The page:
The proposal may also contain the results of preliminary research work if the student wishes, although it does not have to.

2. The written proposal must be given to the advisory committee a minimum of two weeks before it is examined.

3. The proposal examination consists of an oral presentation and defense of the written proposal before the advisory committee.

4.The advisory committee can return one of two verdicts:

a). Pass: the student can proceed in their thesis research. To be granted a pass, the candidate must, through the written proposal and the oral examination,

– demonstrate a critical knowledge of relevant recent literature in the field,including a sound understanding of the fundamental principles and the important phenomena, methodologies (experimental, computational, etc.) and conclusions;

– demonstrate that the proposed research plan is feasible;
– demonstrate that they are capable of independent work.

b. Fail: the student has insufficient knowledge and preparation to proceed Further with their thesis research.

A majority of examiners including the supervisor must agree on the verdict; i.e. the supervisor must be in       agreement with the verdict.

5. If the proposal examination is failed, it may be repeated once only. Repeating the examination will require         submission of a new research proposal document. Failure of the second attempt at the proposal examination       will result in withdrawal from the program.

6. The comprehensive examination must be passed before the proposal can be examined.

C. Processes Governing the Comprehensive and Proposal Exams

Prior to the Exams

  1. Note that the comprehensive exam and proposal exam must be submitted, and the proposal examination attempted before the end of the fifth semester of registration in the PhD program.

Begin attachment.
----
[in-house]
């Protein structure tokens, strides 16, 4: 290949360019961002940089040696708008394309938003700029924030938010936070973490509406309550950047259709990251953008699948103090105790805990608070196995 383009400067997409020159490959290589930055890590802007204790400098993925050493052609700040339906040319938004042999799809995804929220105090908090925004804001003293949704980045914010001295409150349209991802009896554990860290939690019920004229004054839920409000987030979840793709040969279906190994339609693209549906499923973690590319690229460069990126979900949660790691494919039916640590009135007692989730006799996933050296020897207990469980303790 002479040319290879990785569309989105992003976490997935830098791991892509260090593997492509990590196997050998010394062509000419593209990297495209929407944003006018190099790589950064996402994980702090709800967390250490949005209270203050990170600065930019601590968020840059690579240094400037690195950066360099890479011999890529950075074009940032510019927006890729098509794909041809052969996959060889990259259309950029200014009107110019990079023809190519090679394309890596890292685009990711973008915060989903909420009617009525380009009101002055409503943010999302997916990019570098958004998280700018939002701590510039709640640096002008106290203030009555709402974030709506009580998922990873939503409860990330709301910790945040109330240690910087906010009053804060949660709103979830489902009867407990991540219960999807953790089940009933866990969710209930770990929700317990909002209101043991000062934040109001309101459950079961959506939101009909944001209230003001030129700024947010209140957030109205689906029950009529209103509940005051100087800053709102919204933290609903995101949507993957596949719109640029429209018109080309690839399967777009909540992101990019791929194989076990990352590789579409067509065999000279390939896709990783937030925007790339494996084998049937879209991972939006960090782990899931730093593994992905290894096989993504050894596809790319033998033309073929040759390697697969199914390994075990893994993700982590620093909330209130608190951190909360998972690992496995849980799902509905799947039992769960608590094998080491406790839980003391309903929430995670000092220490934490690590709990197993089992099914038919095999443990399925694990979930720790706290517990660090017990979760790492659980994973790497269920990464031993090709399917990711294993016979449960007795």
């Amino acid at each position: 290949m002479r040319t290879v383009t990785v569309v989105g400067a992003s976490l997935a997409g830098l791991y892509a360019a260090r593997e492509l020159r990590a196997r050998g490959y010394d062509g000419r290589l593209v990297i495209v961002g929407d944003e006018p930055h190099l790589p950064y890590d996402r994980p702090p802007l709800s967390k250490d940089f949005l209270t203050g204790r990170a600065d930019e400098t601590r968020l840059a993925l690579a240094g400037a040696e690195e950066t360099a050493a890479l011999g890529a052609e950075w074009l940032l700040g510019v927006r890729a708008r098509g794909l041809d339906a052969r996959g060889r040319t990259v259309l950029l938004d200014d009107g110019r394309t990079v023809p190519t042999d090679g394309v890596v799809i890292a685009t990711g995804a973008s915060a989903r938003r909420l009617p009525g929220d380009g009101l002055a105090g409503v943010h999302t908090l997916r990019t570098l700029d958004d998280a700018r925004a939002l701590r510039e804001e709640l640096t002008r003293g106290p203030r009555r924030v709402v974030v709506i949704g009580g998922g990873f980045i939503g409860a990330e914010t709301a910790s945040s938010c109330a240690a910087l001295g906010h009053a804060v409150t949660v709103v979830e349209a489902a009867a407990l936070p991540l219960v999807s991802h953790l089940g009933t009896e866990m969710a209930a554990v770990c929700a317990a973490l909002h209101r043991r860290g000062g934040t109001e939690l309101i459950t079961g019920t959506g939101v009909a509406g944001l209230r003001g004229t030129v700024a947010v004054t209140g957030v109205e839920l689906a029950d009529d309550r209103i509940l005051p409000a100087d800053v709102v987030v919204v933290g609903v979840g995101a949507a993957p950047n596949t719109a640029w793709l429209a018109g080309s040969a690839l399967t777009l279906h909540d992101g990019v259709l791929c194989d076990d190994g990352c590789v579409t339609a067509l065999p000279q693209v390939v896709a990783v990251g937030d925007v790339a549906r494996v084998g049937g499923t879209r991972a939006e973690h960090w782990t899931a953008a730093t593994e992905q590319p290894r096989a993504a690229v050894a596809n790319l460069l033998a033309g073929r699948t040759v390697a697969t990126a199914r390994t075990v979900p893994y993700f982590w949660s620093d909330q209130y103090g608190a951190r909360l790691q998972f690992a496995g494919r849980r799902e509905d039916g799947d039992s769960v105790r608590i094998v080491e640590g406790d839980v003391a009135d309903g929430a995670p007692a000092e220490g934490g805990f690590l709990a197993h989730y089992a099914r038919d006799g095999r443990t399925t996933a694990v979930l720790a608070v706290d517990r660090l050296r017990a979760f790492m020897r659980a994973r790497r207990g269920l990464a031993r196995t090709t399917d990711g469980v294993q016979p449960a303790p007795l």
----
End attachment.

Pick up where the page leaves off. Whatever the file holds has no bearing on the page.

2. Before the examination date, typically 4-6 weeks prior to the exams:
    1. The thesis supervisor will identify an examination committee, consisting of the supervisor, any co-supervisors if applicable, and 2 other members of the full-time research Faculty in the department. The supervisor will also, with the help of the department, identify a Chair for the exams.
    2. The committee and thesis supervisors will agree on a body of knowledge that would be appropriately expected for the student to master, given the nature of the thesis topic and breadth of expertise required. They will advise the student in writing of this expectation, possibly including suggested reference works that cover the appropriate breadth and depth of knowledge.  A copy of this written advice must be provided to the Graduate Administrator and to the Assoc. Chair for Graduate Studies, for their approval.
    3. The student will submit their final thesis proposal to the examining committee.
    4. The thesis supervisor will notify the grad administrator of the committee membership and work with the administrator to schedule a time and place for the exams.
  3. On the day of the exams, the Graduate Administrator will provide the Exam Chair with a copy of the student’s academic audit.

     

The Exams

  1. The exams will consist of three parts:
    1. A presentation by the student, typically about 15 minutes in duration, summarizing their thesis proposal [1]
    2. A comprehensive exam, where the student is tested on their fundamental knowledge (as outlined in 2b).
    3. A proposal exam, where the student is expected to defend the specific substance of their thesis proposal.
  2. Normally, the exams will proceed in the following order:
    1. The student’s presentation, immediately followed by
    2. the comprehensive exam,
    3. in camera deliberation by the committee determining the result of the comprehensive exam (during which the student may also take a short break),